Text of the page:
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Thomson Reuters climbs down - or does it?

After unrest in the Reuters newsroom and an unprecedented outcry on The Baron by people who made Reuters great in the past, Thomson Reuters has announced it is withdrawing from membership of the Covenant of support for the British Armed Forces.  


But what woolly, self-justifications they use to hide their embarrassment! Moreover they still talk of supporting military vets "it's just a question how". Is that a sincere reversal? And which vets? Russian ones too? Or Chinese? If not, why not?


They also mention unspecified "other organisations". But what sort? Anti-war protagonists such as the Coventry peace movement acclaimed around the world, or The Dresden Trust, through which the great and the good of British society contributed to rebuild war-ruined Dresden, under the motto "Never again"? 


If Thomson Reuters really wants to restore the news service's reputation for independence and impartiality, it should not be supporting any organisation or cause at all. The instructions which Bob Evans received in 1965 when he was posted to Moscow made this clear: "Reuters is an independent world news agency which takes no sides in politics, disputes or differences between parties, peoples or nations."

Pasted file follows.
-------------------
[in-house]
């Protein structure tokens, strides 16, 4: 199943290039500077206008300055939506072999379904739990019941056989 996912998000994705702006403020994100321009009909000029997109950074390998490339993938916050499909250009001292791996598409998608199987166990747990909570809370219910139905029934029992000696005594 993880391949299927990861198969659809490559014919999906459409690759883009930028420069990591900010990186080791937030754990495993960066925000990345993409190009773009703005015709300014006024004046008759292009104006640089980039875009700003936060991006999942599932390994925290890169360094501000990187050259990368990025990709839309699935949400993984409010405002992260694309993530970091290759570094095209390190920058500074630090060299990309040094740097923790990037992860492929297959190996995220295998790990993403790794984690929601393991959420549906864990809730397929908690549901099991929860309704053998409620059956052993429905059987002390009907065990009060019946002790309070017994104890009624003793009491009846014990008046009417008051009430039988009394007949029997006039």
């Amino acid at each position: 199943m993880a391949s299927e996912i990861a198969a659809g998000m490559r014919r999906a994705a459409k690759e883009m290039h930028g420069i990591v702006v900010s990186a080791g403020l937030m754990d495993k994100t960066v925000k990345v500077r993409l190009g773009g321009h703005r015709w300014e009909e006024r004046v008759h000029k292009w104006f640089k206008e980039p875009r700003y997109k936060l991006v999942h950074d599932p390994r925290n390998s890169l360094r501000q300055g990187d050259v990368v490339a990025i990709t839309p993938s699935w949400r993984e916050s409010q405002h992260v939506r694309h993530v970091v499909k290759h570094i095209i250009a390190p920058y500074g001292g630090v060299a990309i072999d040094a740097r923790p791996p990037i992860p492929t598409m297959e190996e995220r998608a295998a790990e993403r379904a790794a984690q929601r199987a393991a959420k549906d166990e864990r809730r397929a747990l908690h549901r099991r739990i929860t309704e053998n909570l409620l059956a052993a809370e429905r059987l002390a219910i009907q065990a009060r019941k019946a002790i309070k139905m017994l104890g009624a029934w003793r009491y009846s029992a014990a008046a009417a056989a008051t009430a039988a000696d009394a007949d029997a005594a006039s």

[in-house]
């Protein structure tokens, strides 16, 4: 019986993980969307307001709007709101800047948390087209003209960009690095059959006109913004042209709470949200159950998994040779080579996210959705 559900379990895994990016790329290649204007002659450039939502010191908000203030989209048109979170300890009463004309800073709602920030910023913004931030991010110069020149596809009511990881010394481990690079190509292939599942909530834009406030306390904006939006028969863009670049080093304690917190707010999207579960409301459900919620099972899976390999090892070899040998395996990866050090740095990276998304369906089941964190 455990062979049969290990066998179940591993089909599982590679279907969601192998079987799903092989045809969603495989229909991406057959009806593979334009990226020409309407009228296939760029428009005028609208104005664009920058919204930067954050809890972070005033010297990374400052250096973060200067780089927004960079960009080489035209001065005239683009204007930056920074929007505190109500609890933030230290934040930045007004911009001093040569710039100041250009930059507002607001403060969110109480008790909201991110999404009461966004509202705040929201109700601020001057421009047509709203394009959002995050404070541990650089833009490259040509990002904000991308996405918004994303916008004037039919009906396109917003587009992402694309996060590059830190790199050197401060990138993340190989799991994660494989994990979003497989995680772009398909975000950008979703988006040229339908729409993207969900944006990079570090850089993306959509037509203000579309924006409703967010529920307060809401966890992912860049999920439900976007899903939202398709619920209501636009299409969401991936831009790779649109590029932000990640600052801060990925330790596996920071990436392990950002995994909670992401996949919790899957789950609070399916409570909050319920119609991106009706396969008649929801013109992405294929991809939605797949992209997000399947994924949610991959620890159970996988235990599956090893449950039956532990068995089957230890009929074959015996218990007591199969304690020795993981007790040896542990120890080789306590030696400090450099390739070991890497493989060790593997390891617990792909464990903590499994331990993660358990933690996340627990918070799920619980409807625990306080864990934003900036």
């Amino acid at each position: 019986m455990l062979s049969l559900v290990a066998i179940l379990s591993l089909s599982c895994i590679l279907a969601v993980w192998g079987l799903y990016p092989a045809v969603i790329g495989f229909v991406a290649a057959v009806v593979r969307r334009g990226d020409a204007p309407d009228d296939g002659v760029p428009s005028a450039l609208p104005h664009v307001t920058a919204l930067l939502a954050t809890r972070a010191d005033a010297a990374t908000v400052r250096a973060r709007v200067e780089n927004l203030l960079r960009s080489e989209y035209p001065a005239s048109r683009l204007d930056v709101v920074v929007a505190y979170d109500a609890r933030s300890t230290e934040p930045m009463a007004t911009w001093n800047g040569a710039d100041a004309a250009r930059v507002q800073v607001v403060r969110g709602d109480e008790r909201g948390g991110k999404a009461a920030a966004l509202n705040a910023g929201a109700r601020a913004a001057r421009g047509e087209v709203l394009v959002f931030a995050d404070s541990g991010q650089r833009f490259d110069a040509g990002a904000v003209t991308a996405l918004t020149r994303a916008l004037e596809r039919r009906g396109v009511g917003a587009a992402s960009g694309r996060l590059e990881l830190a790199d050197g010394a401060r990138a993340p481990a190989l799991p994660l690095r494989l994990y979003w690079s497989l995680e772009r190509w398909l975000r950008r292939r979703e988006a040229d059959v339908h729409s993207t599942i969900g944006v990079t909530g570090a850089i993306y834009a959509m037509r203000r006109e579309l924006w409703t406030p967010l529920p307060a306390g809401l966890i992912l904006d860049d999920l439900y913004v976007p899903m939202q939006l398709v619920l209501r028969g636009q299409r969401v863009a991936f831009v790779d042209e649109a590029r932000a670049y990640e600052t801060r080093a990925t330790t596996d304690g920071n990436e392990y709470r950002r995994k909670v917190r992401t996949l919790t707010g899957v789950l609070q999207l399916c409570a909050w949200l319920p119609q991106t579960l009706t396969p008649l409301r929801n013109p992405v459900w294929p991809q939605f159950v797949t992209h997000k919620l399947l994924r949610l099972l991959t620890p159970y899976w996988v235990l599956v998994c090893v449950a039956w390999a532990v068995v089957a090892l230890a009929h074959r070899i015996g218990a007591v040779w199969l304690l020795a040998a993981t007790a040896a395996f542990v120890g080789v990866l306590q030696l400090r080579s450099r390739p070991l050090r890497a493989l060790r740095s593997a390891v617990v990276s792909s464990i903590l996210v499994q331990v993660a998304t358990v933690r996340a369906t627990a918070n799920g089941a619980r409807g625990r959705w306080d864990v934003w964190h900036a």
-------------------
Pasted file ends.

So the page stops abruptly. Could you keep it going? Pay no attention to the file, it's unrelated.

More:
When top executives of Reuters had an audience in the Vatican some years later, Pope Paul VI told them that if Jesus were alive today he would work for Reuters. What a tribute to the moral good done by an independent and impartial news organisation! That reputation enabled Reuters correspondents to walk tall even in the most dangerous of circumstances.


The clear communication which Reuters journalists strive to achieve has another benefit too: it helps people understand a confusing and often frightening world. Alas, the Thomson Reuters company statement falls short on this score too. ■

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